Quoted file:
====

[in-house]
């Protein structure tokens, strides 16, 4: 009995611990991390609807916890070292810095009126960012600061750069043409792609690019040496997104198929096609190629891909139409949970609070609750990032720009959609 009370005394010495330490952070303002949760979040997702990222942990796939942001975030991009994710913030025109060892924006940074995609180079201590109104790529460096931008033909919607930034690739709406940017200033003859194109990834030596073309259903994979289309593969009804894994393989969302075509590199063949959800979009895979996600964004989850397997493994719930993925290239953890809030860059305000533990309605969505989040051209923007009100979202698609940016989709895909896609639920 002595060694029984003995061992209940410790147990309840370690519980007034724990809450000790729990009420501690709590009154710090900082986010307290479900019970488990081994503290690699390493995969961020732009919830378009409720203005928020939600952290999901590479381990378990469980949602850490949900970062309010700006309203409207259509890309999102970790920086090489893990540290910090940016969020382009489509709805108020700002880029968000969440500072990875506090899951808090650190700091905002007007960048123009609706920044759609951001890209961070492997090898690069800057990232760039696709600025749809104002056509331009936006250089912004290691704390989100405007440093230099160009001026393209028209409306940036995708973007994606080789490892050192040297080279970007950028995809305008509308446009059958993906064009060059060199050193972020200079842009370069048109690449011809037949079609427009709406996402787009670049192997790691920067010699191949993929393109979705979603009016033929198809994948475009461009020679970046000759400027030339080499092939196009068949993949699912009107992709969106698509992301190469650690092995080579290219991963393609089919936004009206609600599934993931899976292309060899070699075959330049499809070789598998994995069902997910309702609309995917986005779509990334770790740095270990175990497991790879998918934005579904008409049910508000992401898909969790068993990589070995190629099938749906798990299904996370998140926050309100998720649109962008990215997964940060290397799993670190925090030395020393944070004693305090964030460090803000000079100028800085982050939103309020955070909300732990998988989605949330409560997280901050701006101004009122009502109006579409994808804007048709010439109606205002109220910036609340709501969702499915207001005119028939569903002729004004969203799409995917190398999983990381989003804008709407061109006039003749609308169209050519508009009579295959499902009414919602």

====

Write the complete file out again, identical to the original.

[in-house]
């Protein structure tokens, strides 16, 4: 009995611990991390609807916890070292810095009126960012600061750069043409792609690019040496997104198929096609190629891909139409949970609070609750990032720009959609 009370005394010495330490952070303002949760979040997702990222942990796939942001975030991009994710913030025109060892924006940074995609180079201590109104790529460096931008033909919607930034690739709406940017200033003859194109990834030596073309259903994979289309593969009804894994393989969302075509590199063949959800979009895979996600964004989850397997493994719930993925290239953890809030860059305000533990309605969505989040051209923007009100979202698609940016989709895909896609639920 002595060694029984003995061992209940410790147990309840370690519980007034724990809450000790729990009420501690709590009154710090900082986010307290479900019970488990081994503290690699390493995969961020732009919830378009409720203005928020939600952290999901590479381990378990469980949602850490949900970062309010700006309203409207259509890309999102970790920086090489893990540290910090940016969020382009489509709805108020700002880029968000969440500072990875506090899951808090650190700091905002007007960048123009609706920044759609951001890209961070492997090898690069800057990232760039696709600025749809104002056509331009936006250089912004290691704390989100405007440093230099160009001026393209028209409306940036995708973007994606080789490892050192040297080279970007950028995809305008509308446009059958993906064009060059060199050193972020200079842009370069048109690449011809037949079609427009709406996402787009670049192997790691920067010699191949993929393109979705979603009016033929198809994948475009461009020679970046000759400027030339080499092939196009068949993949699912009107992709969106698509992301190469650690092995080579290219991963393609089919936004009206609600599934993931899976292309060899070699075959330049499809070789598998994995069902997910309702609309995917986005779509990334770790740095270990175990497991790879998918934005579904008409049910508000992401898909969790068993990589070995190629099938749906798990299904996370998140926050309100998720649109962008990215997964940060290397799993670190925090030395020393944070004693305090964030460090803000000079100028800085982050939103309020955070909300732990998988989605949330409560997280901050701006101004009122009502109006579409994808804007048709010439109606205002109220910036609340709501969702499915207001005119028939569903002729004004969203799409995917190398999983990381989003804008709407061109006039003749609308169209050519508009009579295959499902009414919602």